The company launched a Walk to Laredo contest this spring which allows employees to accumulate points while exercising. A series of goals were established with ‘fuel stops’ along the way where prizes have been awarded to drivers who complete each leg of the journey.

Walking, jogging, biking and other types of exercise are accepted under the program with a grand prize of $500 up for grabs. Drivers track their accomplishments in a Walk to Laredo logbook.

Celadon isn’t the only carrier placing a renewed emphasis on employee health. APPS Transport Group recently moved into a new 160,000 sq.-ft. terminal. The company incorporated a 1,500 sq.-ft. gym into the facility including training bikes, a treadmill, free weights, a heavy bag and other fitness equipment. But plopping a bunch of exercise equipment in a spare room isn’t enough to encourage involvement, admits Rob McDonald, president of APPS. So the company has hired a full-time personal trainer (a former Mr. Canada) with every employee having exclusive access to the trainer for half an hour, twice a week.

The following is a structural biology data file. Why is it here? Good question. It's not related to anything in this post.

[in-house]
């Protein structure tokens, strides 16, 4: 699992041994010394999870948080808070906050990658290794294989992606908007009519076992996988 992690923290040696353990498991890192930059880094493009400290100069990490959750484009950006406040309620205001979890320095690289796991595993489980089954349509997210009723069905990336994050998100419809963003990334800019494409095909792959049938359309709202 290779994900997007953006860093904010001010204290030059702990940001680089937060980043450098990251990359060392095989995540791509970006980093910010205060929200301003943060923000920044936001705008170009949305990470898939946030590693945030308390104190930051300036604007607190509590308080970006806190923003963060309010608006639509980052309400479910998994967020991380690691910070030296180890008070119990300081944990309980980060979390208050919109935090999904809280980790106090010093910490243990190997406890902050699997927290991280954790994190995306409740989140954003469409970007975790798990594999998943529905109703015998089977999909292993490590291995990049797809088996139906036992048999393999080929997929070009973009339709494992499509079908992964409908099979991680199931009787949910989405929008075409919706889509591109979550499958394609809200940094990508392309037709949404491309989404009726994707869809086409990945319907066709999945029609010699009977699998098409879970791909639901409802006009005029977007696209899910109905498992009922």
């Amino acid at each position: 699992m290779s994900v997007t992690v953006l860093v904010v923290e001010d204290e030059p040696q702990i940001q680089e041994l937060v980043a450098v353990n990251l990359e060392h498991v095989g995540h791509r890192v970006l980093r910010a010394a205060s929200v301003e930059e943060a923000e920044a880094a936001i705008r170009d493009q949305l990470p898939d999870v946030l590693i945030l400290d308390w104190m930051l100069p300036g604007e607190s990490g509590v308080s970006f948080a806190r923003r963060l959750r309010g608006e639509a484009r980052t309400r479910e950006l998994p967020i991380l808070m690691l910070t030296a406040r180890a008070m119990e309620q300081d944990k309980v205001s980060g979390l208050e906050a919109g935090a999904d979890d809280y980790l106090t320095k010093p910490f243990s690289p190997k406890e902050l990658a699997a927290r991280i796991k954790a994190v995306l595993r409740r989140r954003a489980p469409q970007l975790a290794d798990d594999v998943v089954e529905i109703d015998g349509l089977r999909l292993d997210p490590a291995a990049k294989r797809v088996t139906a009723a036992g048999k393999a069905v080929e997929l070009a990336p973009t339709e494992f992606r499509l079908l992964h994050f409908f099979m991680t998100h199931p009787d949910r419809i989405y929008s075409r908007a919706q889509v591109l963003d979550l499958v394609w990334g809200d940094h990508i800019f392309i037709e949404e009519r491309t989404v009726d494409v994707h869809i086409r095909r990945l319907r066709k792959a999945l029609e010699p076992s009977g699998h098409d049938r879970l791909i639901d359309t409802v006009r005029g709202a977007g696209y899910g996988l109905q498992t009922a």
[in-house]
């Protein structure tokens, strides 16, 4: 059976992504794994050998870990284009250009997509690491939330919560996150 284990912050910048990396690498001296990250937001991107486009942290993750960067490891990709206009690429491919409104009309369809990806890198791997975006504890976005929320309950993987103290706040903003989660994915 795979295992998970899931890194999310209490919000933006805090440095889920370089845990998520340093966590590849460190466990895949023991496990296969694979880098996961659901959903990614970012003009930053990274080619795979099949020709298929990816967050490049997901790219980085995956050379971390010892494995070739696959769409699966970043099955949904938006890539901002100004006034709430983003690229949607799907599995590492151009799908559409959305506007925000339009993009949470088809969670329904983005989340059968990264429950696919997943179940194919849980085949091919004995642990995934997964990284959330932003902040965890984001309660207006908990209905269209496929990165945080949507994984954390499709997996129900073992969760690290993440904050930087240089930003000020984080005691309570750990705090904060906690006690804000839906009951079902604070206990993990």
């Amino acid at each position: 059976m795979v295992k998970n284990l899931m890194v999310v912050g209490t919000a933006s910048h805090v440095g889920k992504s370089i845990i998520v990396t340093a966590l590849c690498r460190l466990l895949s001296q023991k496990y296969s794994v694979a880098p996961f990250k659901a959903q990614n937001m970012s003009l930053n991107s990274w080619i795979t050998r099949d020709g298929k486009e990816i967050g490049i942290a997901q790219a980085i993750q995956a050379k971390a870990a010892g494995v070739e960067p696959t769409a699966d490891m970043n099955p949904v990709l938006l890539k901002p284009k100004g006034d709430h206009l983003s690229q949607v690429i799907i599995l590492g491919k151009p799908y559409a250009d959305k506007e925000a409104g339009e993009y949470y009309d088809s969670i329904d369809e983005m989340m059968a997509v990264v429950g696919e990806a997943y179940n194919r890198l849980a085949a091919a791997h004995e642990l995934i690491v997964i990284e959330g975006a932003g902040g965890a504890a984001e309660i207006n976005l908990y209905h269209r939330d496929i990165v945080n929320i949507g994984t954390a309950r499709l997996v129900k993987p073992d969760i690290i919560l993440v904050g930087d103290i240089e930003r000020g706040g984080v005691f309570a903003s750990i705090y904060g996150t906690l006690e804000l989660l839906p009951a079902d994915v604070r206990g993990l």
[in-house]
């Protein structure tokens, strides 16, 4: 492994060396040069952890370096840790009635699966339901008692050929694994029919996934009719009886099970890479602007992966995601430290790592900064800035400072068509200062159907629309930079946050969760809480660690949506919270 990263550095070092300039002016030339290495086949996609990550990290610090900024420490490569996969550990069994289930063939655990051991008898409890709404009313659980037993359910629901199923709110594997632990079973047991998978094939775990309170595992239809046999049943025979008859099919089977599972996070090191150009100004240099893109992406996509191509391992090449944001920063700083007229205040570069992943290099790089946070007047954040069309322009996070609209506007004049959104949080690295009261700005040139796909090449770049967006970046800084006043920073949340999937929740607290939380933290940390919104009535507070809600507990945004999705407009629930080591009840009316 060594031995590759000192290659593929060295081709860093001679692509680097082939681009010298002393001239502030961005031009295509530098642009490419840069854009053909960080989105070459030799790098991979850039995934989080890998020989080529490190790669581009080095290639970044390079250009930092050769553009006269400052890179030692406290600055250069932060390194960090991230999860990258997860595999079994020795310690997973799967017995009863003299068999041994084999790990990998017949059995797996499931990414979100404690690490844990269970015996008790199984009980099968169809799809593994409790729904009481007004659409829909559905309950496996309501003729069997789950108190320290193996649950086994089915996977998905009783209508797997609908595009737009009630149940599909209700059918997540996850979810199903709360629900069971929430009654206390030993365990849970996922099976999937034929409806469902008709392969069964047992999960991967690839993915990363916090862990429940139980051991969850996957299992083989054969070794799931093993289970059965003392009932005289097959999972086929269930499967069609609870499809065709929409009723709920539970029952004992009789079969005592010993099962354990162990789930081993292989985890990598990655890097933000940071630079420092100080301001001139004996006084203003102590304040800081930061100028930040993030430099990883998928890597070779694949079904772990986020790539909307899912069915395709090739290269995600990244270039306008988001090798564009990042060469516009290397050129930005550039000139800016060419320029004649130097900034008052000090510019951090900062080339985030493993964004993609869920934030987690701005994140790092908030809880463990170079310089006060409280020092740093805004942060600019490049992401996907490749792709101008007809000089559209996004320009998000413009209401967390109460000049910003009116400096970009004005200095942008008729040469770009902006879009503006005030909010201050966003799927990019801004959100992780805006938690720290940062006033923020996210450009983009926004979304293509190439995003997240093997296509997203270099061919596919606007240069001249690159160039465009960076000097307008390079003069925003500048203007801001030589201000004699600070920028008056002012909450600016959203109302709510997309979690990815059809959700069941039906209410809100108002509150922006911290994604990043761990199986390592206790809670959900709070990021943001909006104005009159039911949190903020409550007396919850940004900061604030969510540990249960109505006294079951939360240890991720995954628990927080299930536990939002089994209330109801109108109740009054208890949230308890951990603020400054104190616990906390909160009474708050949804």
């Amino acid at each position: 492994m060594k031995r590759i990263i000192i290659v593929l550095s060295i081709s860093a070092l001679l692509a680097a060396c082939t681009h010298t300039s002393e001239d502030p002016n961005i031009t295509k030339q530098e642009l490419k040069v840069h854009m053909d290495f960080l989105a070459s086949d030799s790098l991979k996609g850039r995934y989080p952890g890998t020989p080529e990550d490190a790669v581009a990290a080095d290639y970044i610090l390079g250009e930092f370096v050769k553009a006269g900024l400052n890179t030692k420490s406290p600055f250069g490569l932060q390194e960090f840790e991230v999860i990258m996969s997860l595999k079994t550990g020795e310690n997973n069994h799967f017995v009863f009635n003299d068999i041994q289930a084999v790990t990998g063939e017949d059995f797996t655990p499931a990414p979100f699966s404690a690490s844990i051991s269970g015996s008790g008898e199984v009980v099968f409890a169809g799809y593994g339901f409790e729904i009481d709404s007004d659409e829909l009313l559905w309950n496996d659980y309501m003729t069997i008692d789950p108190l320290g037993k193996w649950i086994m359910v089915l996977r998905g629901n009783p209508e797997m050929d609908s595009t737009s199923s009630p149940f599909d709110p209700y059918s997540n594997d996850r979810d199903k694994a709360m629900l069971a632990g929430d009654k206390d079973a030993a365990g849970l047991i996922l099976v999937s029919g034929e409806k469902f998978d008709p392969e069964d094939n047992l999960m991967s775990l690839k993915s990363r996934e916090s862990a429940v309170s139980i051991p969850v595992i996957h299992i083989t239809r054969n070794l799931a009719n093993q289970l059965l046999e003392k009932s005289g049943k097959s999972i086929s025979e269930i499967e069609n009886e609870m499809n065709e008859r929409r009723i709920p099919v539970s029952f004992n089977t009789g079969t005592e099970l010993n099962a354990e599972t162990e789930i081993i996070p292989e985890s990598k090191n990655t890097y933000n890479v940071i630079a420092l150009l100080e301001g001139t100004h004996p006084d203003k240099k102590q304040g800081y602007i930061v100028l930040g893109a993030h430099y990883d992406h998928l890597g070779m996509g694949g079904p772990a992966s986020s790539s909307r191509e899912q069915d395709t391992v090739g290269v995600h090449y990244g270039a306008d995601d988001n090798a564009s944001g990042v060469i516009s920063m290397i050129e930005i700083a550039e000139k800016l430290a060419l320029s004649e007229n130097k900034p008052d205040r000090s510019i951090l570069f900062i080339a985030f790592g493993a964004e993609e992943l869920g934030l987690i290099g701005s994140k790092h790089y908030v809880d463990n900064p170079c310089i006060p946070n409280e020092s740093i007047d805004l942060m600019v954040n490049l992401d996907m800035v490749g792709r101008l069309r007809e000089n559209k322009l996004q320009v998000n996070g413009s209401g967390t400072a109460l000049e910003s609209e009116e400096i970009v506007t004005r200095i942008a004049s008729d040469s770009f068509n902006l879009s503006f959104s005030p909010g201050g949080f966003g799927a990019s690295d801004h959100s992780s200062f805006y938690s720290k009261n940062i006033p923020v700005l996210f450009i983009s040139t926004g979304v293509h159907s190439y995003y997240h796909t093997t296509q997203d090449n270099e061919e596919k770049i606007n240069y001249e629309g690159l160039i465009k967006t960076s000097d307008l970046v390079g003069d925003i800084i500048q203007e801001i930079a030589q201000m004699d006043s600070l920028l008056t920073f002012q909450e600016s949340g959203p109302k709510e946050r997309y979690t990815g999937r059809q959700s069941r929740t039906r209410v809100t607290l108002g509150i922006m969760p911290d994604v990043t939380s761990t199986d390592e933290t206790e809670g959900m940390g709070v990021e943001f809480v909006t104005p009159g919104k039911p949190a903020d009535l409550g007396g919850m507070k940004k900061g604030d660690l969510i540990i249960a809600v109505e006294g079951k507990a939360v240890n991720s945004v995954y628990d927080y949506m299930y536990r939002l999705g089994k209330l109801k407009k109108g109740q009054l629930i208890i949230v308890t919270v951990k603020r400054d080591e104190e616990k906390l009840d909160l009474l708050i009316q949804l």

“Our full-time fitness instructor works on an individual basis with employees and he has given everybody access to a meal nutrition program and he counsels them on good eating,” said McDonald. “One of the things we’re trying to promote to them is you can make healthy choices as opposed to just taking the easy route. When you pull up in front of a Tim Horton’s/Wendy’s combo store, it’s easier to grab a burger and a pop than salad and a juice. But we’re trying to make them more aware so that they pick something that’s going to work for them.”